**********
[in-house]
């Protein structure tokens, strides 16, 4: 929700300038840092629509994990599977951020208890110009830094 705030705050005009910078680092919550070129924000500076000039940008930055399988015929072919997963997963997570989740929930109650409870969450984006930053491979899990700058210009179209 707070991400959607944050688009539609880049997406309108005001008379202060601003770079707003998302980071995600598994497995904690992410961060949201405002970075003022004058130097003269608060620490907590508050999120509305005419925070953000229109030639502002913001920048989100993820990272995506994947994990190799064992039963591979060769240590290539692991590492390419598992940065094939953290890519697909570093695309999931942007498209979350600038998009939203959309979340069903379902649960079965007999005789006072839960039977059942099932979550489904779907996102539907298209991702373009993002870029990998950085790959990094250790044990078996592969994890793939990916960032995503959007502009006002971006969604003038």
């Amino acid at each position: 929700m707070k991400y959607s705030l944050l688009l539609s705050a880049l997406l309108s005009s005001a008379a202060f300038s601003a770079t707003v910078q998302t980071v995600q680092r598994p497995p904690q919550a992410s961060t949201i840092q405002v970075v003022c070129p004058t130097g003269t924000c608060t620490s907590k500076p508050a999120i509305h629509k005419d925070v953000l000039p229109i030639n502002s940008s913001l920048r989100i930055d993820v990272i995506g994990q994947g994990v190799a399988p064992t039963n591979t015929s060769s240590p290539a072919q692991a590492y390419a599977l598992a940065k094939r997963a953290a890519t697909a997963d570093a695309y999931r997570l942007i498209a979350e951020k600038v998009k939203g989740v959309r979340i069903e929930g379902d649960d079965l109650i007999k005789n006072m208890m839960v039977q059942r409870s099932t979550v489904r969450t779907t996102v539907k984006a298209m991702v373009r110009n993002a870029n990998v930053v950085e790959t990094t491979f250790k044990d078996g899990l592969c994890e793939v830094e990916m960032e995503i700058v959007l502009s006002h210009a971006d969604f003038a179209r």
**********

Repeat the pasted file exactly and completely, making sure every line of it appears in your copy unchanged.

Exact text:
[in-house]
């Protein structure tokens, strides 16, 4: 929700300038840092629509994990599977951020208890110009830094 705030705050005009910078680092919550070129924000500076000039940008930055399988015929072919997963997963997570989740929930109650409870969450984006930053491979899990700058210009179209 707070991400959607944050688009539609880049997406309108005001008379202060601003770079707003998302980071995600598994497995904690992410961060949201405002970075003022004058130097003269608060620490907590508050999120509305005419925070953000229109030639502002913001920048989100993820990272995506994947994990190799064992039963591979060769240590290539692991590492390419598992940065094939953290890519697909570093695309999931942007498209979350600038998009939203959309979340069903379902649960079965007999005789006072839960039977059942099932979550489904779907996102539907298209991702373009993002870029990998950085790959990094250790044990078996592969994890793939990916960032995503959007502009006002971006969604003038």
């Amino acid at each position: 929700m707070k991400y959607s705030l944050l688009l539609s705050a880049l997406l309108s005009s005001a008379a202060f300038s601003a770079t707003v910078q998302t980071v995600q680092r598994p497995p904690q919550a992410s961060t949201i840092q405002v970075v003022c070129p004058t130097g003269t924000c608060t620490s907590k500076p508050a999120i509305h629509k005419d925070v953000l000039p229109i030639n502002s940008s913001l920048r989100i930055d993820v990272i995506g994990q994947g994990v190799a399988p064992t039963n591979t015929s060769s240590p290539a072919q692991a590492y390419a599977l598992a940065k094939r997963a953290a890519t697909a997963d570093a695309y999931r997570l942007i498209a979350e951020k600038v998009k939203g989740v959309r979340i069903e929930g379902d649960d079965l109650i007999k005789n006072m208890m839960v039977q059942r409870s099932t979550v489904r969450t779907t996102v539907k984006a298209m991702v373009r110009n993002a870029n990998v930053v950085e790959t990094t491979f250790k044990d078996g899990l592969c994890e793939v830094e990916m960032e995503i700058v959007l502009s006002h210009a971006d969604f003038a179209r």